Handy Reference Cards for Knitters and Crocheters « The C Side Check out the latest version here Every time I come across a pattern that calls for a needle or a hook thats size is not given in metric I have to go ask Google what size that is. So instead of having to do that every time I decided to make handy reference cards. The PDF includes 3 cards Needle Size ConversionHook Size ConversionWIP, gauge and recommended hook or needle size for different yarn category I also added the WIP card because I buy lots of yarn that does not clearly state what category yarn it falls into. Now I am thinking I need mini project cards and printable ball bands. Download the PDF file for the Handy Reference Cards Print them on card stock, cut them and have them laminated so they can withstand every day wear and tear. For such a lazy person, I spent a couple of hours making these this mornings. Is there anything else I am missing?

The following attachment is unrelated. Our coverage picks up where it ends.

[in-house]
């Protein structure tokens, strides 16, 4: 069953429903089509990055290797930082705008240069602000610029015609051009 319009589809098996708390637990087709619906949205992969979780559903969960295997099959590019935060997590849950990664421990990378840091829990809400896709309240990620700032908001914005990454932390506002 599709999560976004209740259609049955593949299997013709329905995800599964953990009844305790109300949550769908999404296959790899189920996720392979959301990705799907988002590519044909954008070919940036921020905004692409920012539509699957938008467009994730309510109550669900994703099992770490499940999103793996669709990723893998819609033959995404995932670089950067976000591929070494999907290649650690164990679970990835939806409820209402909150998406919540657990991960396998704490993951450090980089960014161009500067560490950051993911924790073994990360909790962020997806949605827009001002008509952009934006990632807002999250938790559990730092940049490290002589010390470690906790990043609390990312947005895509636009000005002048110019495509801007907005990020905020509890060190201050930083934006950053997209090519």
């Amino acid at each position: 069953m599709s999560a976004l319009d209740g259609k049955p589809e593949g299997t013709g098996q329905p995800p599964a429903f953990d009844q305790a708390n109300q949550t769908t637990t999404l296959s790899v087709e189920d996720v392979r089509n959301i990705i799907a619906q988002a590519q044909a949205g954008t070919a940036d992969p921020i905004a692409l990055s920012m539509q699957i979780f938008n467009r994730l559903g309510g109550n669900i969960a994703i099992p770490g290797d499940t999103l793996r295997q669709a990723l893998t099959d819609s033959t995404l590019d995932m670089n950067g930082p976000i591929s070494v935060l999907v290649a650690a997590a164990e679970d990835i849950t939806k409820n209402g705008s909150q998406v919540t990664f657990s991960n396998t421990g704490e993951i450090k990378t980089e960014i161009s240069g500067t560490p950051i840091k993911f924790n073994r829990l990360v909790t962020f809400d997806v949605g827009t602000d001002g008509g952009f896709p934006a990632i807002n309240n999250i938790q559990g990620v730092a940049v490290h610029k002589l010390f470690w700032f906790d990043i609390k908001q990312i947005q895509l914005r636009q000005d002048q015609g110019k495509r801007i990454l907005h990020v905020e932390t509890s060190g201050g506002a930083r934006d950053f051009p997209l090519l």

DIY: Festivalize Your Shirt Giveaway Festival season is approaching, when fashion becomes that much more eclectic and free. People pull out all the stops to create a perfect festival look that’s eye catching, free spirited, and unique. This week for a DIY we customized one of our High and Low Buttondown shirts with fabric pens and embroidery stitches. Click through to find out how to win it, and how we did it! How to enter: Tweet or Instagram your favorite photo from a festival with the hashtag #FPDIY! Comment on this post and provide your Twitter or Instagram handle. We wanted the shirt to be slightly customized, so we took our two favorite colors: a neon pink and a neon orange fabric pen and created small patterns around the shirt pockets and shoulder seams. What you need: A shirt of your choice, fabric pens, embroidery threads, and a sewing needle. Start decorating! Use embroidery thread to add texture and there you go, a cute shirt for a festival! Don’t forget enter to win! Tags: DIY, fashion, festival, giveaway